The mysterious Orchid
The term "vanilla" comes from the Spanish "vaina", which means "pod". Vanilla comes from vanilla, a climbing plant from humid tropical climates belonging to the orchid family. Native to Mexico, where it was "discovered", or to be more exact "imported" by the conquistadors. Yet it has been used by Totomaniacs for millennia.
The vanilla pods were thus brought back to Europe to try to cultivate it, but without success. For over 100 years, all the vanilla sold in Europe therefore came exclusively from Mexico.
However, the deal was changed at the turn of the XNUMXth century thanks to a man who would have become rich if he had not been a slave on the island of Reunion. It was thanks to his genius that his "owners" were enriched, as were all the owners of the vanilla plantation. Indeed, vanilla flowers are hermaphrodites in the wild, they need to reproduce the melipona bee or a hummingbird, these animals being endemic to Central America and unable to adapt to others regions. At the time, the colonists thought that the Aztecs had cast a spell on vanilla and that for this reason, vanilla no longer produced fruit.
It was not until 1841 that Edmond Albius discovered the process of fertilization of vanilla, nicely called "marriage" between the male and female organs.
Edmond was born a slave in 1829 to the owner of Sainte-Suzanne who tore the child from his mother's arms to offer it as a gift to his brother, Ferréol Beaumont Bellier, also an owner in Sainte-Suzanne and passionate about botany. Ferréol Beaumont Bellier makes him his gardener and explains to him how to maintain his garden.
At 12, Edmond managed to produce vanilla pods in his master's garden to his surprise. No one had previously successfully fertilized vanilla. The young slave then explains the simple and very reliable method of manual pollination of Vanilla. The news made a lot of noise and the method was adopted by many planters. Reunion Island will start producing vanilla and exporting it. However, cSince he was a slave and child, his discovery gave rise to many controversies, and the authorship of his discovery was disputed even after his death. The writings of his master testify today that it is this young slave who is the source of the fortune of many planters.
His slave status does not allow him to be recognized and remunerated for his discovery, after his emancipation 1848 , he becomes like the other former slaves, free but poor and without education. Since the former slaves finally have a civil status, the young Edmond is given the patronymic of Albius, in reference to the white color Alba of the vanilla flower. He then became a cook with a garrison officer. His discovery having brought him nothing, he died in misery in 1880 at Sainte-Suzanne.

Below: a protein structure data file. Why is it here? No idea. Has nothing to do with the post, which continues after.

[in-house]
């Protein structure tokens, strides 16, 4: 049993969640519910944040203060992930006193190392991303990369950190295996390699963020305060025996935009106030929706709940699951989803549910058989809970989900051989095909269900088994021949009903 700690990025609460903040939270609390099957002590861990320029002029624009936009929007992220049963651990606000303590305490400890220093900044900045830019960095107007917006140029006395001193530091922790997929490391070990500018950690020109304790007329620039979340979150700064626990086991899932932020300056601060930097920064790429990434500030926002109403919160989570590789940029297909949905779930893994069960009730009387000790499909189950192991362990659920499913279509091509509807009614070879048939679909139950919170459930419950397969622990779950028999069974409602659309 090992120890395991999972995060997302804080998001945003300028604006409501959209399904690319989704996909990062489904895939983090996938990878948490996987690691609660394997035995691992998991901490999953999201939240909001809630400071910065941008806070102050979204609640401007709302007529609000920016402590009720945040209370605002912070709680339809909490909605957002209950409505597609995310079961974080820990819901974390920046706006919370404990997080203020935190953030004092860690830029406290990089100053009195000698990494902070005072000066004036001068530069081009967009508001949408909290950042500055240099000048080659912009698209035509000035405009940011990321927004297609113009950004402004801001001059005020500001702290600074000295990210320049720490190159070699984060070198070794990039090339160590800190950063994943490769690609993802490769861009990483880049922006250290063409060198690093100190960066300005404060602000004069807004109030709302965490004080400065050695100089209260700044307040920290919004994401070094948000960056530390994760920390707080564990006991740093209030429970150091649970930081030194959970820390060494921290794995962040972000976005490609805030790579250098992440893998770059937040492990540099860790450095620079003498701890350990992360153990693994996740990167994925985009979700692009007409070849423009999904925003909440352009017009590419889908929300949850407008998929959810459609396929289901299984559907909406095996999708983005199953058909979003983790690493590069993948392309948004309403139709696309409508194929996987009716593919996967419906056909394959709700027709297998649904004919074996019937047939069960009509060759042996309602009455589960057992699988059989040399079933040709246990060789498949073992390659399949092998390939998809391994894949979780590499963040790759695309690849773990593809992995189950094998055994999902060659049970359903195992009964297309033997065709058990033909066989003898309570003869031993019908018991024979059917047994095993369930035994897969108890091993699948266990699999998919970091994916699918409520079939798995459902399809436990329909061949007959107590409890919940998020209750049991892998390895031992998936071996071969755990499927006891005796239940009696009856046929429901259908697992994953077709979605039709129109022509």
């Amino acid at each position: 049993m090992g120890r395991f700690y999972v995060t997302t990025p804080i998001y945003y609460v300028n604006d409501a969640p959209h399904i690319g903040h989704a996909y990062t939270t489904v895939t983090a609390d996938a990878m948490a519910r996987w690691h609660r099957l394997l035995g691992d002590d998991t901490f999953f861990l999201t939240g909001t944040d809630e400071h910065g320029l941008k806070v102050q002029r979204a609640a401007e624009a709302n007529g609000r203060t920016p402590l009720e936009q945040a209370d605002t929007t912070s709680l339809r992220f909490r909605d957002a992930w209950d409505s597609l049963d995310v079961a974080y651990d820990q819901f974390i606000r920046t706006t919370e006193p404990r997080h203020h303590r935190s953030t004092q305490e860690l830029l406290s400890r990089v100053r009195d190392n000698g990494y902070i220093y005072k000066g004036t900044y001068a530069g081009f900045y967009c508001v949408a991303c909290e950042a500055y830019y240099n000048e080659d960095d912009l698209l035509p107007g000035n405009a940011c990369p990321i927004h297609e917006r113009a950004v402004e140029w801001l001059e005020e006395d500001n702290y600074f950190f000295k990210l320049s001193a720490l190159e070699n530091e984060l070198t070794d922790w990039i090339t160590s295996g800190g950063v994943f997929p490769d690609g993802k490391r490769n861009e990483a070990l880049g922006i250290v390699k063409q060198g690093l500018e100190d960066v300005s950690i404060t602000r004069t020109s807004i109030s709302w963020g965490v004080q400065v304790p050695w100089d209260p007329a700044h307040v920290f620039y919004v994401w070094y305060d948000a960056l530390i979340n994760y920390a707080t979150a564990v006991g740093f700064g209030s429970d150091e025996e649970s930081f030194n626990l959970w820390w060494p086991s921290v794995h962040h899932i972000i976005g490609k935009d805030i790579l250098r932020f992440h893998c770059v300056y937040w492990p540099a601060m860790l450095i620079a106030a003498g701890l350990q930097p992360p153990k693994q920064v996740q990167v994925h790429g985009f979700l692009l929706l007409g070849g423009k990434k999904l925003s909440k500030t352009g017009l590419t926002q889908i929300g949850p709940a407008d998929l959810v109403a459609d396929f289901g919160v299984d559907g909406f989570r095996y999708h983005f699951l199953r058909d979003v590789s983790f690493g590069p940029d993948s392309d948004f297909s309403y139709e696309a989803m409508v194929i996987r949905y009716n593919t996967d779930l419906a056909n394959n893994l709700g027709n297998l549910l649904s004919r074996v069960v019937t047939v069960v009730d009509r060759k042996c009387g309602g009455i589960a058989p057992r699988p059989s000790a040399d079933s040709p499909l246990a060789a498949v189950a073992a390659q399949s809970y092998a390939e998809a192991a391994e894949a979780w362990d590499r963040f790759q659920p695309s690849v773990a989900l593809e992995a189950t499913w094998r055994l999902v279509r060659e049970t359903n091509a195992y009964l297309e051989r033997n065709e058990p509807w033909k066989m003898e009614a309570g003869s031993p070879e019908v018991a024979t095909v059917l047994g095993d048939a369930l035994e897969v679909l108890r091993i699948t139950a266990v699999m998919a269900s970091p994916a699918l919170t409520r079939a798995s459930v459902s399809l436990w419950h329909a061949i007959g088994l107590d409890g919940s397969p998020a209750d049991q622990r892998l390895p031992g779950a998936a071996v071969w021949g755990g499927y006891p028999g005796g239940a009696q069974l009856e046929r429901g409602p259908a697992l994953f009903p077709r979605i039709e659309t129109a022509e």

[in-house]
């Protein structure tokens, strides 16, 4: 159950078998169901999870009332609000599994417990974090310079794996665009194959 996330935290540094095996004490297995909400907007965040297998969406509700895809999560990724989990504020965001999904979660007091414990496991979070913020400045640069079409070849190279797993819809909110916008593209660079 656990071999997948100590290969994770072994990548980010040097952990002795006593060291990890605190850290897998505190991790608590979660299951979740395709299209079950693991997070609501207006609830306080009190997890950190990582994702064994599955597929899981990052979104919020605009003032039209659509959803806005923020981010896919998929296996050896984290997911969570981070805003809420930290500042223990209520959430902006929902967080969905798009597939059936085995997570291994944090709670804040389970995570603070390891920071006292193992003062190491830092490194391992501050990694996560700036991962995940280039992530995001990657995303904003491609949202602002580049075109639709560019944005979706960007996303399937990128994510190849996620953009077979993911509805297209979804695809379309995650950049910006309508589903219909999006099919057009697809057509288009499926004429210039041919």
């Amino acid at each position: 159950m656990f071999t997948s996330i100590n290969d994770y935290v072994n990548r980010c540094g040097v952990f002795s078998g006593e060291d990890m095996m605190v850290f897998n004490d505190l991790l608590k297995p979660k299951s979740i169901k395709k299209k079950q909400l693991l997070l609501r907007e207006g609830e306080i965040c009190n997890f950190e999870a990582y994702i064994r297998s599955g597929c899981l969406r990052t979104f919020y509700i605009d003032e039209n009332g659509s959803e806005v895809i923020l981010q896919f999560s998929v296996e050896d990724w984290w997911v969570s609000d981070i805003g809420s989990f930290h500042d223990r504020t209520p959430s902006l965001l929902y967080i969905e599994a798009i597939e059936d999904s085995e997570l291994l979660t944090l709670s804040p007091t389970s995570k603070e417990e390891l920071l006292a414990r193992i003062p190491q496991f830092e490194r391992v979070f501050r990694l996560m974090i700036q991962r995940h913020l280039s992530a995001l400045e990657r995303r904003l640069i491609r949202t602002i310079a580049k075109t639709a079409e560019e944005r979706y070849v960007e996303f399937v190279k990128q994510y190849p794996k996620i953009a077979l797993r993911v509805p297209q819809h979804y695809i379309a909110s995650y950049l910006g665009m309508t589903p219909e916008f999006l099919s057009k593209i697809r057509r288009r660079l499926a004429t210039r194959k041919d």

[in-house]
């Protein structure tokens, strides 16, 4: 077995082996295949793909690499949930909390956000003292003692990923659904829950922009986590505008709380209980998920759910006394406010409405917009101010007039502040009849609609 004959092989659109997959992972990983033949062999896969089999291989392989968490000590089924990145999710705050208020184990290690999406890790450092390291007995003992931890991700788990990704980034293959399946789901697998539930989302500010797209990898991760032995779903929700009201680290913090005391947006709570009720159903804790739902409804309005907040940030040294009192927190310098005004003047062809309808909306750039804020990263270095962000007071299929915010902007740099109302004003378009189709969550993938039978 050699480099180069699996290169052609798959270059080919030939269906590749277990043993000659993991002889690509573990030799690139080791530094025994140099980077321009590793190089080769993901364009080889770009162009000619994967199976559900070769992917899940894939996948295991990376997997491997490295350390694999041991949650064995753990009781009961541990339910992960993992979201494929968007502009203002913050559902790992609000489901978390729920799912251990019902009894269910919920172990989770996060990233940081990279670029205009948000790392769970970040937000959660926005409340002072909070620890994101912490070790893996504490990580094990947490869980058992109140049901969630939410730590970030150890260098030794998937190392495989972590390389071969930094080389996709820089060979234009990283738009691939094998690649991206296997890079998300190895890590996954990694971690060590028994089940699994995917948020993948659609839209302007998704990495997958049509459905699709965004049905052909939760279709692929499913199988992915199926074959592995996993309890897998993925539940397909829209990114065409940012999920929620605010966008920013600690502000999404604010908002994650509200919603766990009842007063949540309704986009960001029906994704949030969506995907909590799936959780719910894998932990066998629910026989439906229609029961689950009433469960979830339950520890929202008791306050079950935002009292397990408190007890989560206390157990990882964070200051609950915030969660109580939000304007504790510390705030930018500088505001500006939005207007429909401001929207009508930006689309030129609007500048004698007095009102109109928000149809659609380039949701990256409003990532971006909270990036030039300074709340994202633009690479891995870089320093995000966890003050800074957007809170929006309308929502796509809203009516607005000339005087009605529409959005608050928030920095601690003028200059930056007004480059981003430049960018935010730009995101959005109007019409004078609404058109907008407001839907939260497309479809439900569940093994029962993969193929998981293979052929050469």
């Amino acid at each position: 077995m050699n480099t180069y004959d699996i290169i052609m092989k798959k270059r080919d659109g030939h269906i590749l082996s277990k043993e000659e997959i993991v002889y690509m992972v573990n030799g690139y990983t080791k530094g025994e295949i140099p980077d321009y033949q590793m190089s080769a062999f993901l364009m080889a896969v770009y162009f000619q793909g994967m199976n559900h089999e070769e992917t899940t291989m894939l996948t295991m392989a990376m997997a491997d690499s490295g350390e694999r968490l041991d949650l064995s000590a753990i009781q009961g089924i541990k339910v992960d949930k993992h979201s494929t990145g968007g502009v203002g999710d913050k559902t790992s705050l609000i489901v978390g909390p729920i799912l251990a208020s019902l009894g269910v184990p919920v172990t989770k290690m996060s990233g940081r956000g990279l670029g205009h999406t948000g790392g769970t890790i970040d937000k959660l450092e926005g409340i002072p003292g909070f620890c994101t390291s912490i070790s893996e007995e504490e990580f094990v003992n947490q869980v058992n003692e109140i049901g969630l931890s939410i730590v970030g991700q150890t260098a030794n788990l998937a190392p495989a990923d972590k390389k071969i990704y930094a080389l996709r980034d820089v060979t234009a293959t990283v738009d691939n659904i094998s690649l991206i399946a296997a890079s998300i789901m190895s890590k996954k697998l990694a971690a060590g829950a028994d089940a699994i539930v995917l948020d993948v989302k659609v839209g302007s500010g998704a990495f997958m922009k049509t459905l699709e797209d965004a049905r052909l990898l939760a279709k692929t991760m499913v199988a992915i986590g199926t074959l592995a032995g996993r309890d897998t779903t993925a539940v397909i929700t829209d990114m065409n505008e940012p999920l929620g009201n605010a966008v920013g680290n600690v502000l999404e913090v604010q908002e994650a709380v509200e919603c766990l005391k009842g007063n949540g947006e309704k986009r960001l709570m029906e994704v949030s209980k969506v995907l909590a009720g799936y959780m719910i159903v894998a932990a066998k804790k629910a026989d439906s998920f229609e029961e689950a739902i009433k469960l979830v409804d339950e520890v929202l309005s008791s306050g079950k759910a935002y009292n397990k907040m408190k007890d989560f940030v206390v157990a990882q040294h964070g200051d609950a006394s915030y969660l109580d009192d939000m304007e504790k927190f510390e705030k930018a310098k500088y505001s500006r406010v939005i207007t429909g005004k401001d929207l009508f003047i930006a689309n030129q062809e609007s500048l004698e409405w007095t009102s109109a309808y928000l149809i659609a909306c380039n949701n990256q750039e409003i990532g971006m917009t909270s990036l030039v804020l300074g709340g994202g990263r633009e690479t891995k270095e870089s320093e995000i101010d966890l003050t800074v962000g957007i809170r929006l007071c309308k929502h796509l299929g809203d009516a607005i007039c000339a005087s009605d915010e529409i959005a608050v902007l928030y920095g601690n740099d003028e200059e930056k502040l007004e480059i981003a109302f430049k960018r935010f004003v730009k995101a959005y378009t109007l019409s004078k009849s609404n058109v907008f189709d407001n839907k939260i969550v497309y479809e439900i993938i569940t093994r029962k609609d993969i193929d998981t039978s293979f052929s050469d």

Reunion quickly became a region known for its vanilla. Reunion Island (during the Bourbon era) even giving its name to the famous Vanilla bourbon internationally renowned, then presented for strategic reasons, as the best vanilla in the world, and turning its back on Aztec vanilla.
Vanilla consumed worldwide
Almost all the vanilla in the world sold worldwide is derived from Mexican vanilla, classified under the genus VANILLA. It is a liana of the orchid family, the only edible orchid known.
There are several hundred species of the genus VANILLA, but only five are currently cultivated to produce the pods that we consume, some being the subject of intense marketing, others, less known, are mainly consumed locally in certain Central and South America regions.
- VANILLA PLANIFOLIA: originating in Mexico and by far the most marketed in Madagascar, Reunion, ect. (Bourbon vanilla etc…)
- VANILLA x TAHITENSIS, this hybrid developed in Tahiti to fight root melt in Polynesian volcanic lands, was made, it is supposed, from vanilla planifolia and another non-commercial species, probably vanilla odorata which was present in the colonies as an ornamental plant.
- VANILLA X COSTARITENSIS, a cross between planifolia and Pompona, a giant vanilla developed in Costa Rica, also to resist the acidity of volcanic soil.
- VANILLA POMPONA, or Vanillon, with a larger and shorter pod, very rare here and only traded locally, wherever it grows in the wild, from Mexico to Brazil.
- VANILLA CHAMISSONIS commercially named CERRADO (or Kalunga), a vanilla related to the Pompona used by the Kalunga peoples in the Cerrado region of Brazil. This vanilla is the new darling in Bresilia and Rio de Janeiro.